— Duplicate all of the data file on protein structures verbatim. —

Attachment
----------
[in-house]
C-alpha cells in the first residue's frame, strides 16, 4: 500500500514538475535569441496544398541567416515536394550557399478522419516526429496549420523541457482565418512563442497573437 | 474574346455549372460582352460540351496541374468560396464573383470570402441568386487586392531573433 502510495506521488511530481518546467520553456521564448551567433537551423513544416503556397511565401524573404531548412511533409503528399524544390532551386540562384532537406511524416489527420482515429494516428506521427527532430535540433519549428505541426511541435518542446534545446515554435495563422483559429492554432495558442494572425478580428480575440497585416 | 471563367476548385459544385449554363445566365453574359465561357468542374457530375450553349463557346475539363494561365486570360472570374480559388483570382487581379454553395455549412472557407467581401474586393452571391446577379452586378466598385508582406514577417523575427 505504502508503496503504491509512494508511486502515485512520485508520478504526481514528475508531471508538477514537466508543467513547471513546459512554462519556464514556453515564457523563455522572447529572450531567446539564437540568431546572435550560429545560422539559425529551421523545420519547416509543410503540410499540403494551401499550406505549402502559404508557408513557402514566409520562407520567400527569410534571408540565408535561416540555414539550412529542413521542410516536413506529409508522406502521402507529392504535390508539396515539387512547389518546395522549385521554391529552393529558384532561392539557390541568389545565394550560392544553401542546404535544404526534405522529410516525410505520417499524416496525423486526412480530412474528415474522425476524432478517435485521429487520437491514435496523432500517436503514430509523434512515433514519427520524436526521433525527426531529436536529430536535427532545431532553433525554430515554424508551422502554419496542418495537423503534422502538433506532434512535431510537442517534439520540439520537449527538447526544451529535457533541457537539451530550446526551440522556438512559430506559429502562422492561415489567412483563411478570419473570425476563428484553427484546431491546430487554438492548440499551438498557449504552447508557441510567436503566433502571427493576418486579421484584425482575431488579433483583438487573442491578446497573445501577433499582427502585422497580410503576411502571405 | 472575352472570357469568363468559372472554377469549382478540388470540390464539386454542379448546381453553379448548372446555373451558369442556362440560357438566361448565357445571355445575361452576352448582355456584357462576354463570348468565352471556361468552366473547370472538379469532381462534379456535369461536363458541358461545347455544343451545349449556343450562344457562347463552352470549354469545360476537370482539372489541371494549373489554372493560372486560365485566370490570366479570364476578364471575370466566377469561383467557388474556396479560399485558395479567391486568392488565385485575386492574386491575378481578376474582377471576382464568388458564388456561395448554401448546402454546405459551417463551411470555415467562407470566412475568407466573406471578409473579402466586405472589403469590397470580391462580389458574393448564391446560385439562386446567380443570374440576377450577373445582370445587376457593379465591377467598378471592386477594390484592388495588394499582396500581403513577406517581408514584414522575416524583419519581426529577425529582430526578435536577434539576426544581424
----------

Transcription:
[in-house]
C-alpha cells in the first residue's frame, strides 16, 4: 500500500514538475535569441496544398541567416515536394550557399478522419516526429496549420523541457482565418512563442497573437 | 474574346455549372460582352460540351496541374468560396464573383470570402441568386487586392531573433 502510495506521488511530481518546467520553456521564448551567433537551423513544416503556397511565401524573404531548412511533409503528399524544390532551386540562384532537406511524416489527420482515429494516428506521427527532430535540433519549428505541426511541435518542446534545446515554435495563422483559429492554432495558442494572425478580428480575440497585416 | 471563367476548385459544385449554363445566365453574359465561357468542374457530375450553349463557346475539363494561365486570360472570374480559388483570382487581379454553395455549412472557407467581401474586393452571391446577379452586378466598385508582406514577417523575427 505504502508503496503504491509512494508511486502515485512520485508520478504526481514528475508531471508538477514537466508543467513547471513546459512554462519556464514556453515564457523563455522572447529572450531567446539564437540568431546572435550560429545560422539559425529551421523545420519547416509543410503540410499540403494551401499550406505549402502559404508557408513557402514566409520562407520567400527569410534571408540565408535561416540555414539550412529542413521542410516536413506529409508522406502521402507529392504535390508539396515539387512547389518546395522549385521554391529552393529558384532561392539557390541568389545565394550560392544553401542546404535544404526534405522529410516525410505520417499524416496525423486526412480530412474528415474522425476524432478517435485521429487520437491514435496523432500517436503514430509523434512515433514519427520524436526521433525527426531529436536529430536535427532545431532553433525554430515554424508551422502554419496542418495537423503534422502538433506532434512535431510537442517534439520540439520537449527538447526544451529535457533541457537539451530550446526551440522556438512559430506559429502562422492561415489567412483563411478570419473570425476563428484553427484546431491546430487554438492548440499551438498557449504552447508557441510567436503566433502571427493576418486579421484584425482575431488579433483583438487573442491578446497573445501577433499582427502585422497580410503576411502571405 | 472575352472570357469568363468559372472554377469549382478540388470540390464539386454542379448546381453553379448548372446555373451558369442556362440560357438566361448565357445571355445575361452576352448582355456584357462576354463570348468565352471556361468552366473547370472538379469532381462534379456535369461536363458541358461545347455544343451545349449556343450562344457562347463552352470549354469545360476537370482539372489541371494549373489554372493560372486560365485566370490570366479570364476578364471575370466566377469561383467557388474556396479560399485558395479567391486568392488565385485575386492574386491575378481578376474582377471576382464568388458564388456561395448554401448546402454546405459551417463551411470555415467562407470566412475568407466573406471578409473579402466586405472589403469590397470580391462580389458574393448564391446560385439562386446567380443570374440576377450577373445582370445587376457593379465591377467598378471592386477594390484592388495588394499582396500581403513577406517581408514584414522575416524583419519581426529577425529582430526578435536577434539576426544581424